Australia > All Weeds > Small-Leaved Privet

Small-Leaved Privet

Ligustrum sinense

Origin: Native of China, Hong Kong, Taiwan, Laos and Vietnam.

Africa

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Growth habit, Sydney NSW

Alternative Name(s): Chinese Privet.

Family: Oleaceae.

Known Hazards: Although no reports of toxicity have been seen for this species, at least one member of this genus is recorded as being mildly toxic and it is quite possible that other members of the genus also contain toxins.

Habitat: Thin woods and thickets in lowland and hills all over Japan. Mixed forests, valleys, along streams, thickets, woods, ravines at elevations of 200 - 2600 metres.

Edibility Rating: 0 (1-5)

Medicinal Rating: 1 (1-5)

Physical Characteristics: Flowers: Flowerhead dense, branched (panicle) 5–10 cm long. Flowers fragrant with 4 white petals, each 3–5 mm long. Flowers late winter and spring. The flowers are hermaphrodite (has both male and female organs) and are pollinated by Insects. Evergreen to semi-deciduous (in cooler areas) small tree to 5 m high. Leaves elliptic to ovate, margins entire, similar colour on both surfaces. Mature leaves 2–6 cm long, 1.5–2.5 cm wide, on stalk 0.3–0.7 cm long. Berry 4–7 mm long, black and succulent when ripe; seeds 3–4 mm long.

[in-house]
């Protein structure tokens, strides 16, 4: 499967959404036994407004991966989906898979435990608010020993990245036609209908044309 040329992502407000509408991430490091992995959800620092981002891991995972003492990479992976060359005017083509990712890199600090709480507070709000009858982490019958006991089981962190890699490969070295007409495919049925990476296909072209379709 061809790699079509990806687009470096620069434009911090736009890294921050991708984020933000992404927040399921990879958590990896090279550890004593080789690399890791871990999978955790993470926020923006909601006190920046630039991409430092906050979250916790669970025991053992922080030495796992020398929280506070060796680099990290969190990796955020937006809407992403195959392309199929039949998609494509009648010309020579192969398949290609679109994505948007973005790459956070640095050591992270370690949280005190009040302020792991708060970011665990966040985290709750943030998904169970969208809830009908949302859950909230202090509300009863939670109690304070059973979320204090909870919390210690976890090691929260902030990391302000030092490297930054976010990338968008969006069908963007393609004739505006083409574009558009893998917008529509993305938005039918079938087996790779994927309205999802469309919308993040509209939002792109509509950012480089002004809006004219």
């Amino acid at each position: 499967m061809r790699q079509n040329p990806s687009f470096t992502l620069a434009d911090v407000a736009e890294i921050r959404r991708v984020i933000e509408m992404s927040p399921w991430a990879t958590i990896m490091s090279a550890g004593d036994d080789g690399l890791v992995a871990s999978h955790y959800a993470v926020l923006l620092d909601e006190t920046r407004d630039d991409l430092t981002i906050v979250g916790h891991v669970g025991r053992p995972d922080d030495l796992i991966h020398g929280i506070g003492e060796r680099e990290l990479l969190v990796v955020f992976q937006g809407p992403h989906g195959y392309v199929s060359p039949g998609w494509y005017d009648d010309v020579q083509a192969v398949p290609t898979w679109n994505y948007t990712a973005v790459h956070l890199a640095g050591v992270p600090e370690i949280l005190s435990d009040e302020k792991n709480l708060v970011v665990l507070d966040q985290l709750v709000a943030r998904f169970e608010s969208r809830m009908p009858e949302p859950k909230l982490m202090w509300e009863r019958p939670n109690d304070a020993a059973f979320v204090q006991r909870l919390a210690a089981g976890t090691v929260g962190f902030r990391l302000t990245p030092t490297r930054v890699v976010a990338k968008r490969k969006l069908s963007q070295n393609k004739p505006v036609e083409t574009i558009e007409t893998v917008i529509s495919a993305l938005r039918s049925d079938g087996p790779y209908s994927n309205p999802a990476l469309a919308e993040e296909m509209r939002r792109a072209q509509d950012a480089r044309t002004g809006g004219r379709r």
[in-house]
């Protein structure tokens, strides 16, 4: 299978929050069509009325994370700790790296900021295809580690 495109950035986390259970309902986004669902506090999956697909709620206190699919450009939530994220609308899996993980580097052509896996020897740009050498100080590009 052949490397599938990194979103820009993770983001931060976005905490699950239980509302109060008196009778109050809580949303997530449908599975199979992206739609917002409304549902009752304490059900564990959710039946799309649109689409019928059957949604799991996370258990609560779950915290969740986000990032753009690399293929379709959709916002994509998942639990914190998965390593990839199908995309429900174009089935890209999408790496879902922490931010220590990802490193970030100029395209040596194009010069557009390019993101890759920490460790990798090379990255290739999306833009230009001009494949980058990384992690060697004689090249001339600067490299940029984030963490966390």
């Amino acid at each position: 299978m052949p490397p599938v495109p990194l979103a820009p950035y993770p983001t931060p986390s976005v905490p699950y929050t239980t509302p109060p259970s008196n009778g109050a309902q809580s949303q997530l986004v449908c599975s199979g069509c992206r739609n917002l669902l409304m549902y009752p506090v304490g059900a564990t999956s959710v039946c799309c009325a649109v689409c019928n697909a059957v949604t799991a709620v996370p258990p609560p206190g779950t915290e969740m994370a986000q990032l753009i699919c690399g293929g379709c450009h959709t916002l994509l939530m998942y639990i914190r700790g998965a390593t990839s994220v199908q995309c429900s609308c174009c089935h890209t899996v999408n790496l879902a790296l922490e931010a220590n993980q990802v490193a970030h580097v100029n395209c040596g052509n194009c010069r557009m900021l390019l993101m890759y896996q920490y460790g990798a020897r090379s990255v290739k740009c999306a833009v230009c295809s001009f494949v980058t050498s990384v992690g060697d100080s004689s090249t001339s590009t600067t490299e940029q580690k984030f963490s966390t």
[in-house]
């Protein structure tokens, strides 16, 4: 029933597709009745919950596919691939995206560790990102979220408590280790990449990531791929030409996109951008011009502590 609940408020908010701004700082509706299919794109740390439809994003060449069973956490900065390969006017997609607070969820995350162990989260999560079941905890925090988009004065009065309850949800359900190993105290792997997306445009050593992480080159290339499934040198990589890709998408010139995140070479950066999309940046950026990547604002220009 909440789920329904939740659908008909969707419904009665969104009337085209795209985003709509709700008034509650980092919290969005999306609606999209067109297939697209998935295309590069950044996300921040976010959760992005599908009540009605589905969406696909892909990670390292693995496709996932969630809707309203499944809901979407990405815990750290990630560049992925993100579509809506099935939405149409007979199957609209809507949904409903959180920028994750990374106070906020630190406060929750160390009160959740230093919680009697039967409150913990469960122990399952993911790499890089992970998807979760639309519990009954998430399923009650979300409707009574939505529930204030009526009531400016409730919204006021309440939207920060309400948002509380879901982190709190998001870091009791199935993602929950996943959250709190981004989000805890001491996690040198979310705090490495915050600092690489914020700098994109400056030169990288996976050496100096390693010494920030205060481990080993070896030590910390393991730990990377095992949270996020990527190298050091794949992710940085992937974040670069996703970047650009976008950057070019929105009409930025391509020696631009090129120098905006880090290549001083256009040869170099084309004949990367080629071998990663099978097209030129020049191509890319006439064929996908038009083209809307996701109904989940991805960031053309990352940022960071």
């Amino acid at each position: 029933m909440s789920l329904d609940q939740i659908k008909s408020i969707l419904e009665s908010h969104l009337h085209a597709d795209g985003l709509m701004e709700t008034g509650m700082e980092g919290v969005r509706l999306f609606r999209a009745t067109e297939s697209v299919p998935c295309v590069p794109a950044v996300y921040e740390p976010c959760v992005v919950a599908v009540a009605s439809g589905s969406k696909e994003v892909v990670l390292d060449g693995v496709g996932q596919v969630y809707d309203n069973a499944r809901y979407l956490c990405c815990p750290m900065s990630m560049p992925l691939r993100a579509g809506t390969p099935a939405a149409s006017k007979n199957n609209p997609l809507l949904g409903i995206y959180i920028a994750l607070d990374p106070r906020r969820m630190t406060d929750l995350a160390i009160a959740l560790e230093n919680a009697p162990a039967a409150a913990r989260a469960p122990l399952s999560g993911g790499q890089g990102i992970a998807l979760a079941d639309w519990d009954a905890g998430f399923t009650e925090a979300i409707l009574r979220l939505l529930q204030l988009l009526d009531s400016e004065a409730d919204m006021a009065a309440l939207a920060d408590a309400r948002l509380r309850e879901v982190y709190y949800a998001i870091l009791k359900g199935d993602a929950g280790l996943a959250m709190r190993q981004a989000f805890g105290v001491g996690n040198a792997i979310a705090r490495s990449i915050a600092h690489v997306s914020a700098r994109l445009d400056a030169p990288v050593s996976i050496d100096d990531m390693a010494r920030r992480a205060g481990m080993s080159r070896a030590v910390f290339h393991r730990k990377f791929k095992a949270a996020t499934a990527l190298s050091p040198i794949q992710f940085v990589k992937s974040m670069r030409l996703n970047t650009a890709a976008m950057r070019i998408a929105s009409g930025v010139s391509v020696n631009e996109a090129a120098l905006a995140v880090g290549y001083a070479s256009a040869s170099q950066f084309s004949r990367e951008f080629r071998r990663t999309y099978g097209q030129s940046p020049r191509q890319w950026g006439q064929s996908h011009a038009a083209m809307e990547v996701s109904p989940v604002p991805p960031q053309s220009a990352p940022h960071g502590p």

Distinguishing features: Distinguished by small leaves; white fragrant flowers with pink to purple pollen bearing parts of the flower (anthers); at least midvein of lower leaf surface with short, weak, soft hairs; small branches with whitish corky areas through which gaseous exchange takes place (lenticels). Leaf edges on seedlings often wavy (see photo).


Edible Uses

None known

Medicinal Uses

Febrifuge. The bark is used as an antipyretic.

Other Uses

Much cultivated as a hedge and screen plant in N. America.

Notes: Often cultivated as a hedge plant. Small-leaved Privet invades wasteland, streambanks and margins of rainforest. Pollen spread by insects and unlikely to cause allergic reactions in humans. May be grazed by cattle, reducing vigour of the plant. May be confused with Ligustrum vulgare which has small, hairless leaves and yellow anthers.

References:

     


Bark

Young shoots

 

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